So, awhile ago, like probably two years ago, (which is a long time in internet time) I met Victoria. She had commented on my blog and we chatted back and forth a bit. When I procrastinate have time, I like to check out the blogs of the people who stop by and talk to me.
To this day, Victoria’s blog, The Opposite of Popular, remains one of my favorites. It’s in my top five, along with Jenny Trout and The Bloggess. First off, Victoria’s hilarious. She’s also smart and has an appealing sort of half conversational – half confessional tone to her writing. The first time I was there, I must have read fifteen posts in a row. I was delighted to learn that she was writing a novel. Not only was she writing a novel, she was writing a Beauty and the Beast retelling with a side of Casanova.
Well, it’s time, people. That Beauty and the Beast retelling with a side of Casanova is available TODAY! It’s called The Rose and the Mask , and it’s fantastic. (Full Disclaimer: I was lucky enough to get to read an ARC, and it’s so much fun. I really, really loved it.)
It’s true that I love fairy tales and fairy tale retellings, but often, they fall flat. That doesn’t happen in The Rose and the Mask. I’m also a sucker for good dialogue, and Victoria is a dialogue genius. Honestly, I can’t say enough good things about this book. Just do yourself a favor, and go get it!
But first, I’ve got a little interview with Victoria, so you guys can get to know her a bit, too.
What’s a typical day like for you?
I work part-time in an office so some of my days are pretty much the same as they were before I started taking writing seriously: work, home, dinner, TV, bed. Sometimes, if I’m really lucky, I’ll be so absorbed by my current writing project that I’ll spend my lunch break scribbling in a notebook and dash straight to my computer when I get home. As for writing days… well, there’s really no such thing as a typical one. What they have in common is that they all contain writing, procrastination, snacks and crushing self-doubt, in varying proportions. I’m working on enlarging the “writing” slice of that particular pie!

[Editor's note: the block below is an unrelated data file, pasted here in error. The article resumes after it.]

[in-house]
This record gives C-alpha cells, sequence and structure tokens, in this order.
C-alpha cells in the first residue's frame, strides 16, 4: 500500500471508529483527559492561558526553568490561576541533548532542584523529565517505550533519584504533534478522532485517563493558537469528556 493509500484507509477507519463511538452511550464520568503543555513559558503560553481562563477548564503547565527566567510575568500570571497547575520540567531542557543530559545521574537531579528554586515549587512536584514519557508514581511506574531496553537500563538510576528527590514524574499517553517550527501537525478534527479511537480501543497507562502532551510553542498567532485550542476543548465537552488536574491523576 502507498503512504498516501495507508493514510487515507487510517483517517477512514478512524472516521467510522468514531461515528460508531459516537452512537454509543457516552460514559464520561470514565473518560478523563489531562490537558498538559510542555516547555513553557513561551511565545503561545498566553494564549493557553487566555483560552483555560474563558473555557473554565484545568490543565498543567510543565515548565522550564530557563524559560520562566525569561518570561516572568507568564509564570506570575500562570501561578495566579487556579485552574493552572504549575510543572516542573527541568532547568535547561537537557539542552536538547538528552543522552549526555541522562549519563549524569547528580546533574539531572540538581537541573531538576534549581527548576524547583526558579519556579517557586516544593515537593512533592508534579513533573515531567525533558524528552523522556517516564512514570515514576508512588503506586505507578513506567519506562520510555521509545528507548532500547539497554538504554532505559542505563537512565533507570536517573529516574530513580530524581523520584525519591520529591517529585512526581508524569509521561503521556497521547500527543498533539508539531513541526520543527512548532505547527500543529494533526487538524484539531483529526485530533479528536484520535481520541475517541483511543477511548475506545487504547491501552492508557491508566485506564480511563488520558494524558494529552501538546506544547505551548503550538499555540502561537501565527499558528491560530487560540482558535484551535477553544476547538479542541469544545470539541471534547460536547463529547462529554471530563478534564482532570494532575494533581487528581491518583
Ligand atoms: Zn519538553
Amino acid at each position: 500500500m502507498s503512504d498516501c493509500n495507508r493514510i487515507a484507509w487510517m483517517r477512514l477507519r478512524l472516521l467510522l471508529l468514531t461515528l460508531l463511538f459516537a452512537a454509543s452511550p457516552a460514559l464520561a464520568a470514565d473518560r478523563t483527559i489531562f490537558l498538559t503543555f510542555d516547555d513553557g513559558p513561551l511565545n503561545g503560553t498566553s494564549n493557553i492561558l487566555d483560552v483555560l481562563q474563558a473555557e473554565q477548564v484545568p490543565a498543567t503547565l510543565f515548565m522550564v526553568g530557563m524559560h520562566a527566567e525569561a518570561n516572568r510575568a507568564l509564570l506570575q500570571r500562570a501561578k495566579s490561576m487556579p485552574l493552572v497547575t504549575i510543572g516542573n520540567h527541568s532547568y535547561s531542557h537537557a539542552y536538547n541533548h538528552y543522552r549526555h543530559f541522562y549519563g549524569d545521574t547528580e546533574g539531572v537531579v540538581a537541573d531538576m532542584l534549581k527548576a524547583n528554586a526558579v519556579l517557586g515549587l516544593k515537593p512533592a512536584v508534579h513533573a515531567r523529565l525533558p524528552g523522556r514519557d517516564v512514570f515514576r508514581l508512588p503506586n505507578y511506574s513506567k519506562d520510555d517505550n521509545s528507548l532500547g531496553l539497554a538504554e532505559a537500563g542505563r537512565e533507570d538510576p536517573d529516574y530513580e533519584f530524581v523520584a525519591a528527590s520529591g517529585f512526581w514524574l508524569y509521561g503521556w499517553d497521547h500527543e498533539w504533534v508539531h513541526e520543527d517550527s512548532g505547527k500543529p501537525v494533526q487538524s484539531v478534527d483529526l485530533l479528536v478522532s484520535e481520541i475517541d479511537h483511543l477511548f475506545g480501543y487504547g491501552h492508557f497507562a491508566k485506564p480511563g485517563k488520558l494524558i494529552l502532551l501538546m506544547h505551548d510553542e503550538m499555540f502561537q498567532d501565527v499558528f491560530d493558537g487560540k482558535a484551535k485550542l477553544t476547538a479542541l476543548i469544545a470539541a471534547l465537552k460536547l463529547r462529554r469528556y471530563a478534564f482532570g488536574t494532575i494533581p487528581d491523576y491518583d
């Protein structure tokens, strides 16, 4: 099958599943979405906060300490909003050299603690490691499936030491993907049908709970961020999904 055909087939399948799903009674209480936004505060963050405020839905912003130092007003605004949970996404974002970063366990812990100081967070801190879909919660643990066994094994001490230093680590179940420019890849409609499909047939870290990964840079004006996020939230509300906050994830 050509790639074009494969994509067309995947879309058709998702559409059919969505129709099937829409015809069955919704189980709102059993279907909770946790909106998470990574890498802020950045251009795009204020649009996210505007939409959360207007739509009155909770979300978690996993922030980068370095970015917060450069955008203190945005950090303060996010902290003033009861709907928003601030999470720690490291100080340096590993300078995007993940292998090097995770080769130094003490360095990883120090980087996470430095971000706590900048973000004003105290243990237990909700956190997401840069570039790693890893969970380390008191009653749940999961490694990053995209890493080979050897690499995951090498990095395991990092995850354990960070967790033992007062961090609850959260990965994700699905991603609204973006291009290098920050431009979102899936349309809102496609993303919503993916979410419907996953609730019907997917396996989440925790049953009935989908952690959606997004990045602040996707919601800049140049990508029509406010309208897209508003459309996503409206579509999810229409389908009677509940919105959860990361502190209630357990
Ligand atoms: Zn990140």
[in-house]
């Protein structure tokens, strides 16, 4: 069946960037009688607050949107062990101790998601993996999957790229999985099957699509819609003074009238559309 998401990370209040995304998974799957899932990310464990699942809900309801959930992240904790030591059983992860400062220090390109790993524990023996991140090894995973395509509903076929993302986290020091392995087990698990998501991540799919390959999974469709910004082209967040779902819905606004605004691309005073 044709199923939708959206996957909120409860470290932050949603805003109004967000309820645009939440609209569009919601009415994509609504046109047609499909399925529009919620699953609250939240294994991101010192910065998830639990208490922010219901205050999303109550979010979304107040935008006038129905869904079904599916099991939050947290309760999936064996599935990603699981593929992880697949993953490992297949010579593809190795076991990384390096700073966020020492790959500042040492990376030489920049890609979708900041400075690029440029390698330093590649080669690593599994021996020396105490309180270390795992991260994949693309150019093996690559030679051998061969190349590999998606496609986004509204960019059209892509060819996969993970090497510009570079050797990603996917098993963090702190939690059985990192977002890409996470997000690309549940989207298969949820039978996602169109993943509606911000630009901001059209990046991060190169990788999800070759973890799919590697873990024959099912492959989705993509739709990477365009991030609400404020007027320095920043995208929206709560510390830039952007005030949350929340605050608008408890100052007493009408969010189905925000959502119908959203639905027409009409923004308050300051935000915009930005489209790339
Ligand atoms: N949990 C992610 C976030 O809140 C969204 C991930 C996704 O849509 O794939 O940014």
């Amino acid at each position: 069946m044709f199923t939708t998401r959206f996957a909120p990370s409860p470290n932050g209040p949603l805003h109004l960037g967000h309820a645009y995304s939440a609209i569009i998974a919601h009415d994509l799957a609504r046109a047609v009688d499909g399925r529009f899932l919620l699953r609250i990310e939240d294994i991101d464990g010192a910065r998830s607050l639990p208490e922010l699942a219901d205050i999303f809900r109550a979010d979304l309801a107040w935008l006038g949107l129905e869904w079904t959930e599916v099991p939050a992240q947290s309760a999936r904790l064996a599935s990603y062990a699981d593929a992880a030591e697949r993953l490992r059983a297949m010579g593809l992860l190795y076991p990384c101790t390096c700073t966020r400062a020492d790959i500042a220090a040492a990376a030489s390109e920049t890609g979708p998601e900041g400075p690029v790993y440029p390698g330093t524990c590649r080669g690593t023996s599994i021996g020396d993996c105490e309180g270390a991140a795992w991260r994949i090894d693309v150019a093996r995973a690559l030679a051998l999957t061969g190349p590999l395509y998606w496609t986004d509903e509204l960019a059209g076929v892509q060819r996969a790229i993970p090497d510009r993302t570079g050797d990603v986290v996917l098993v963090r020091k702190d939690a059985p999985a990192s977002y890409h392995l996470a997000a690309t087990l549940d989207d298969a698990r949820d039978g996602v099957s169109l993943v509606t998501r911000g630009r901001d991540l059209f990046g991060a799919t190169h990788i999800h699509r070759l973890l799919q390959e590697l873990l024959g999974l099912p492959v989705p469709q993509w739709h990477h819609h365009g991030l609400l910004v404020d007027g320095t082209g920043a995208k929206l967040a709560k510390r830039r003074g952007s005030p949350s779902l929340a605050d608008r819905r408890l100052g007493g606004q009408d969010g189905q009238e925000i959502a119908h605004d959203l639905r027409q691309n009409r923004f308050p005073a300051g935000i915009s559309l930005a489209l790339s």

Do you have any collections?
Oh, yes. To name a few: Lego Minifigures, My Little Ponies, those beautiful hardback editions of classic books that have been A Thing recently. And that’s before we even start on my Disney stuff. Let’s just say that I have nine Disney Beauty and the Beast mugs, and they’re the tip of the iceberg…
Introvert or extrovert?
I’m definitely an introvert. Other people are awesome and I love many of them dearly, it’s just that I need a lot of time to myself. Although I will admit that it’s sometimes hard to draw a line between “I need some time to myself” and “I just want some quality time with my pajamas”.
What do you like best about writing?
I think, because of the introvert thing, I find it a lot easier and more satisfying to connect with people through the written word than face-to-face. A lot of my friendships are online for that reason. I think I come across a lot better when I’ve had a chance to edit myself!
I also love playing with language. I get a lot of fun out of arranging words, and I like the fact that I can often somehow sense whether a sentence is right or not. I’ve no idea if I’m correct because I’ve no idea whether I’m actually any good as a writer (how do you know?) but, when that happens, I feel like I am.
What do you like least?
The lack of… supervision, I guess. This is actually one of the best things about writing, particularly if you’re self-publishing—you get to write what you want, when you want, how you want. But it’s also incredibly difficult in a way I didn’t see coming until I started trying to treat writing like a job. I mean, in a regular job—at least the low-level kind I’ve had—you have a manager who is expecting you to do your work within a certain timeframe and to a certain standard, and who’ll correct you if you mess up. They’re also there to train you and to give you feedback, even if that’s just to confirm that you’re on the right track.
With writing, particularly with your first book, and particularly when you’re self-published, there’s none of that. Nobody cares whether you finish it or not. No one’s going to confirm that you’re doing well or nudge you back on course if you’re not. No one’s going to identify any gaps in your knowledge and suggest further training. All of that has to come from you. Learning to do all of that is at least as hard as learning how to actually write, and just as important if you want to make a career out of writing.
The Rose and the Mask is your first book – HUGE CONGRATULATIONS!!! It’s a fantastic Beauty and the Beast retelling with a side of Casanova. Can you tell us what drew you to those two tales?